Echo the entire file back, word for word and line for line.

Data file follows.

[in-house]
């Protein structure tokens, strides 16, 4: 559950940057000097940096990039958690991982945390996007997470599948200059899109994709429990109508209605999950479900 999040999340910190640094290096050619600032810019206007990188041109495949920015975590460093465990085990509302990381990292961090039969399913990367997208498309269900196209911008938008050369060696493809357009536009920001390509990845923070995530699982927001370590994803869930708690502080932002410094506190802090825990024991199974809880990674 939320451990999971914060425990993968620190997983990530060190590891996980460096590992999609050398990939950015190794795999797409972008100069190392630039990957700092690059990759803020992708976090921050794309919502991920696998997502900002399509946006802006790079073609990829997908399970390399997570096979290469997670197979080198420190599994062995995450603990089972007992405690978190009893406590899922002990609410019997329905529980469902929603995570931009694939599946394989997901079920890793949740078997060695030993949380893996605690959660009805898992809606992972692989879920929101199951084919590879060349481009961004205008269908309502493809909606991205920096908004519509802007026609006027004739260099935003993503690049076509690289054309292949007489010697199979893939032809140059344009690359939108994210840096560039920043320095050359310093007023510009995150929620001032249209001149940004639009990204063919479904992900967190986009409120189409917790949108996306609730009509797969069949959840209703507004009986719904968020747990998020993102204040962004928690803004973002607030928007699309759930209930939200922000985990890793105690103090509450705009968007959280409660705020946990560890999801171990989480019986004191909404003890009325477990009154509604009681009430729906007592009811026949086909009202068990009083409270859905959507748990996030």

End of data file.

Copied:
[in-house]
């Protein structure tokens, strides 16, 4: 559950940057000097940096990039958690991982945390996007997470599948200059899109994709429990109508209605999950479900 999040999340910190640094290096050619600032810019206007990188041109495949920015975590460093465990085990509302990381990292961090039969399913990367997208498309269900196209911008938008050369060696493809357009536009920001390509990845923070995530699982927001370590994803869930708690502080932002410094506190802090825990024991199974809880990674 939320451990999971914060425990993968620190997983990530060190590891996980460096590992999609050398990939950015190794795999797409972008100069190392630039990957700092690059990759803020992708976090921050794309919502991920696998997502900002399509946006802006790079073609990829997908399970390399997570096979290469997670197979080198420190599994062995995450603990089972007992405690978190009893406590899922002990609410019997329905529980469902929603995570931009694939599946394989997901079920890793949740078997060695030993949380893996605690959660009805898992809606992972692989879920929101199951084919590879060349481009961004205008269908309502493809909606991205920096908004519509802007026609006027004739260099935003993503690049076509690289054309292949007489010697199979893939032809140059344009690359939108994210840096560039920043320095050359310093007023510009995150929620001032249209001149940004639009990204063919479904992900967190986009409120189409917790949108996306609730009509797969069949959840209703507004009986719904968020747990998020993102204040962004928690803004973002607030928007699309759930209930939200922000985990890793105690103090509450705009968007959280409660705020946990560890999801171990989480019986004191909404003890009325477990009154509604009681009430729906007592009811026949086909009202068990009083409270859905959507748990996030």